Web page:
Declaration of the Four Sacred Things
The Earth is a living, conscious being. In company with cultures of many different times and places, we name these things as sacred: air, fire, water, and earth.
Whether we see them as the breath, energy, blood, and body of the Mother, or as the blessed gifts of a Creator, or as symbols of interconnected systems that sustain life, we know that nothing can live without them.
To call these things sacred is to say that they have a value beyond their usefulness for human ends, that they themselves become the standard by which our acts, our economics, our laws, and our purposes must be judged. No one has the right to appropriate them or profit from them at the expense of others. Any government that fails to protect them forfeits its legitimacy.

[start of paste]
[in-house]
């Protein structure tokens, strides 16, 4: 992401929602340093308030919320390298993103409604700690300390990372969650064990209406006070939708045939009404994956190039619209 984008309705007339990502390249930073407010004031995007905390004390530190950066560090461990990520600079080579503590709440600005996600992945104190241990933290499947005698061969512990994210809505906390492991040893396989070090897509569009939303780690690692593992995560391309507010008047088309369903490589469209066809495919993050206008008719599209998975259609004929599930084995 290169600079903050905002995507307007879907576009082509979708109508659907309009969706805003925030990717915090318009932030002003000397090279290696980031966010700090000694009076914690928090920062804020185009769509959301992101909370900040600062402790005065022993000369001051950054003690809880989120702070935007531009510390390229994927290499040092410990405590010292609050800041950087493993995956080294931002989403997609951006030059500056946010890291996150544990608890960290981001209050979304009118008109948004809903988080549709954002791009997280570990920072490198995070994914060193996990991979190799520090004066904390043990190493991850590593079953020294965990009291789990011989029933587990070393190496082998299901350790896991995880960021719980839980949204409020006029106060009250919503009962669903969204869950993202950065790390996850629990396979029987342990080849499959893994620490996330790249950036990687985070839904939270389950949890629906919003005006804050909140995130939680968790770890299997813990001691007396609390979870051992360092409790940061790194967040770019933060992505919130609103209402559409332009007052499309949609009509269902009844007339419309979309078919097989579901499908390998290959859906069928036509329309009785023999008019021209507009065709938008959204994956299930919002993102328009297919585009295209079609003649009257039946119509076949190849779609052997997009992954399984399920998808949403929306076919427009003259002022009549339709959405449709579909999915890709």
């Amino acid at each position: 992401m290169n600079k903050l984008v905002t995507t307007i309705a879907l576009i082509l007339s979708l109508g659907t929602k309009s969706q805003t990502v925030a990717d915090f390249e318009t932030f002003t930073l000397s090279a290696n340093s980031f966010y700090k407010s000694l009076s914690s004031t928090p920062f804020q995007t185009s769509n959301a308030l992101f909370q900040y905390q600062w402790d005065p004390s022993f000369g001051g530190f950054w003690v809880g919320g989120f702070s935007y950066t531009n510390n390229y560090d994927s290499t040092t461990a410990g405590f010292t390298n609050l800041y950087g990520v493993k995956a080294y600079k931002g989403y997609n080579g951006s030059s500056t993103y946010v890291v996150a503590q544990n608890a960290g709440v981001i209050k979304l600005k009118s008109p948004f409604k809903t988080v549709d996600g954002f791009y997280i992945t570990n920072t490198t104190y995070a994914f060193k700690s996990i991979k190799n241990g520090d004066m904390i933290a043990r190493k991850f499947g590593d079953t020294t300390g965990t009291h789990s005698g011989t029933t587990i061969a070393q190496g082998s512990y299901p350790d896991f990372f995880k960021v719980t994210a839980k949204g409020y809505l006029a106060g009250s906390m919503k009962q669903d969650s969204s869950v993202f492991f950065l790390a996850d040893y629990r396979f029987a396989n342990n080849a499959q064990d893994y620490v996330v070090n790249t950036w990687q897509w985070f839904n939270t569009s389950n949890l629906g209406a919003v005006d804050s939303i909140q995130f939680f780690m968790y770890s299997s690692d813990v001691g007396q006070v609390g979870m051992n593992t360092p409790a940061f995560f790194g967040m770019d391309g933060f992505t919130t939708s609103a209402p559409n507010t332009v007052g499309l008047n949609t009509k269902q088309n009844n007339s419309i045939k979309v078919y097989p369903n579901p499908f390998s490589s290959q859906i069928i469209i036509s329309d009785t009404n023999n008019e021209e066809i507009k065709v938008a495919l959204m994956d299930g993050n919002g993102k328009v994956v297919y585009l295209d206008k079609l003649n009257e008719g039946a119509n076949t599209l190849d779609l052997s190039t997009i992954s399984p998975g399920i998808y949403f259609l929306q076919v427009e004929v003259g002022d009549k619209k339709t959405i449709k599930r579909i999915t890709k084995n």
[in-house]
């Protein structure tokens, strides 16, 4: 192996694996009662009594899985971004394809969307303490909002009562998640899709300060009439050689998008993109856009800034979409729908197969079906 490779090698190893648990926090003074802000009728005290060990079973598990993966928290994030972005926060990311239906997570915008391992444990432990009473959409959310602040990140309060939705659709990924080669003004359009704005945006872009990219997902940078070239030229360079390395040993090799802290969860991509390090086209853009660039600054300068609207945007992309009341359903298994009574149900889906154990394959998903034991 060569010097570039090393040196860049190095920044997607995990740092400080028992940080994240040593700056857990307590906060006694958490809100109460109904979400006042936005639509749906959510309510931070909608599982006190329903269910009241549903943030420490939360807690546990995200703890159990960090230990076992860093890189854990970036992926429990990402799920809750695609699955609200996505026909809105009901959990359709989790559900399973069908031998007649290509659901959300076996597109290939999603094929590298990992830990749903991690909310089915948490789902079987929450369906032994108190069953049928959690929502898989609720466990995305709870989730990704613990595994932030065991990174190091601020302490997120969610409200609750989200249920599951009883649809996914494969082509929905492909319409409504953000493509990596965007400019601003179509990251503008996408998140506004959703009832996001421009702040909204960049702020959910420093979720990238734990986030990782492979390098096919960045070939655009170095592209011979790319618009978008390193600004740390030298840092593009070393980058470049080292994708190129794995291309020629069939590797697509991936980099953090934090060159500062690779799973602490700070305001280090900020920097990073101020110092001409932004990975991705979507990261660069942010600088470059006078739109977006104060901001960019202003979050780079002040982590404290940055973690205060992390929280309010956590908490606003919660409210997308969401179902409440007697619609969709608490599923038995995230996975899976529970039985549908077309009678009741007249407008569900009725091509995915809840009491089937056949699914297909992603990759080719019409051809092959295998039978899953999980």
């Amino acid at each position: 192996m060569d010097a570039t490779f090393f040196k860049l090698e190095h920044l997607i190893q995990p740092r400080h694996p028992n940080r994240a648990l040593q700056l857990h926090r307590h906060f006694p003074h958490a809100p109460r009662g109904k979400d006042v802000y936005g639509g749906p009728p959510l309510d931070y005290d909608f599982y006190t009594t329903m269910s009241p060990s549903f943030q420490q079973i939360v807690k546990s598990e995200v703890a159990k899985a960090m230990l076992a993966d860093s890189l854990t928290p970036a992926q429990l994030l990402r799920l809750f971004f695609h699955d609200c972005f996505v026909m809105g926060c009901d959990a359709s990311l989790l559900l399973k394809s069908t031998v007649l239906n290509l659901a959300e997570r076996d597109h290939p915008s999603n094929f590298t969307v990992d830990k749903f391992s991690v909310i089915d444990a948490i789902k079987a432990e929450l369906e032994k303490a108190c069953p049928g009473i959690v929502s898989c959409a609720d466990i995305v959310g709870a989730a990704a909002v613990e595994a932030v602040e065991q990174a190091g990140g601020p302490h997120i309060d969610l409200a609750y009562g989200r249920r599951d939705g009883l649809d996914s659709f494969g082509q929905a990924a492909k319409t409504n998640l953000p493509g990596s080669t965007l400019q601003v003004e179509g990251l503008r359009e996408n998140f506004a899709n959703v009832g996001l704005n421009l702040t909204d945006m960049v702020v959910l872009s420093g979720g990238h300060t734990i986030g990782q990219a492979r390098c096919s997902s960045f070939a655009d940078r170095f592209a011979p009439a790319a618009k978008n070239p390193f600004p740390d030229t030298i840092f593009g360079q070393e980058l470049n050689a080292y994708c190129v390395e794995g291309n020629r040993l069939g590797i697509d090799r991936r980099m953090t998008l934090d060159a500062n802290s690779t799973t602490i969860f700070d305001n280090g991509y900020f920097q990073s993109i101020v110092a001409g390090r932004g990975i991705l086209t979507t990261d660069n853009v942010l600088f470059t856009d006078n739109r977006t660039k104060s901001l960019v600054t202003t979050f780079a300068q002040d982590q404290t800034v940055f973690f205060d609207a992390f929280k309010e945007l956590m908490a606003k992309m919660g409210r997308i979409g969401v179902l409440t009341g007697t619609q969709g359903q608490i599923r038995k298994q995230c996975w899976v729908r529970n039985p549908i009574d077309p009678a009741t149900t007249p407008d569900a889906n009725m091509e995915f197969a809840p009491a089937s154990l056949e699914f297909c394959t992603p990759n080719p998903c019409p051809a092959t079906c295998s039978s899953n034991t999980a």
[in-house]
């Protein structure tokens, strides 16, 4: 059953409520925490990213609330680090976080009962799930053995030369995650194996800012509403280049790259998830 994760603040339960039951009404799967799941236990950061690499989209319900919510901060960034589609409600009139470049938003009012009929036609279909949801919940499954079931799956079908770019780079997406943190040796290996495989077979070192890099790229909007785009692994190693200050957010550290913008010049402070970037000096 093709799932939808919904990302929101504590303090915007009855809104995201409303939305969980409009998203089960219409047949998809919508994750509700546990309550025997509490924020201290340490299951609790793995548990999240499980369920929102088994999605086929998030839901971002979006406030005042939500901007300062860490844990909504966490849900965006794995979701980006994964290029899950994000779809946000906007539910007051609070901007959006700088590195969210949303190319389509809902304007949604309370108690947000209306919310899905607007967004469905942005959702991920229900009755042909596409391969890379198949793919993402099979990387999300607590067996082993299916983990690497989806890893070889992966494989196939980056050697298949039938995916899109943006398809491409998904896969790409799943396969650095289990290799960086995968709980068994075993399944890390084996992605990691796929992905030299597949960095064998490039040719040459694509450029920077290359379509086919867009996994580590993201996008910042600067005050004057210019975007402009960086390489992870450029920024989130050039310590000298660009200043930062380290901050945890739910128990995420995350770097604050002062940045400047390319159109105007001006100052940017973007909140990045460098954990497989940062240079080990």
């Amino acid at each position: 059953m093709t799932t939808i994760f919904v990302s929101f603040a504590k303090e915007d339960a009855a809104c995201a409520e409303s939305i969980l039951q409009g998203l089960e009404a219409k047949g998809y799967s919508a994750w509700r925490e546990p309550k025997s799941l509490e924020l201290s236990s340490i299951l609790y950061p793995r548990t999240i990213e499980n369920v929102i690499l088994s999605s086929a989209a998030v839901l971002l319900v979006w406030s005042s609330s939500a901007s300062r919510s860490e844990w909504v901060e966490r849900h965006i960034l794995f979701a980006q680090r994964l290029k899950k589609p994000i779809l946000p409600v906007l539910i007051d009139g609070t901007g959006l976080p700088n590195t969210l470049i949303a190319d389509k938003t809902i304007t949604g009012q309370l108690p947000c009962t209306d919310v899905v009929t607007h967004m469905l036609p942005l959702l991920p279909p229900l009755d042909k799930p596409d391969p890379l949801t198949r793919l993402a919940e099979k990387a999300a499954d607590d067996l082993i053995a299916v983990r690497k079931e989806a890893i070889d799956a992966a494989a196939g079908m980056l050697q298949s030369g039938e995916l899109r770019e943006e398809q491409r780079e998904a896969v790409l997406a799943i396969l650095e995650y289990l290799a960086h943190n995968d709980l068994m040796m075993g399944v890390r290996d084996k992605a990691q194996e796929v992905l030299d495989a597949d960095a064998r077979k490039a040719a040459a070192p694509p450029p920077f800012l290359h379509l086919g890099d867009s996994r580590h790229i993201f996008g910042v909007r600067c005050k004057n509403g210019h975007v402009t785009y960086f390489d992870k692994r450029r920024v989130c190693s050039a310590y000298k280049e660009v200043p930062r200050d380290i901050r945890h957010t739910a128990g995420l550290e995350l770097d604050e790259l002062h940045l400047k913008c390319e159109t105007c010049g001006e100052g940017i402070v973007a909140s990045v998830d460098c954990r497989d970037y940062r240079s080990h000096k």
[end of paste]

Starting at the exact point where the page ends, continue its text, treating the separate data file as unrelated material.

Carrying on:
All people, all living things, are part of the earth life, and so are sacred. No one of us stands higher or lower than any other. Only justice can assure balance; only ecological balance can sustain freedom. Only in freedom can that fifth sacred thing we call spirit flourish in its full diversity.
To honor the sacred is to create conditions in which nourishment, sustenance, habitat, knowledge, freedom, and beauty can thrive. To honor the sacred is to make love possible.
To this we dedicate our curiosity, our will, our courage, our silences, and our voices. To this we dedicate our lives.
13 Indigenous Grandmothers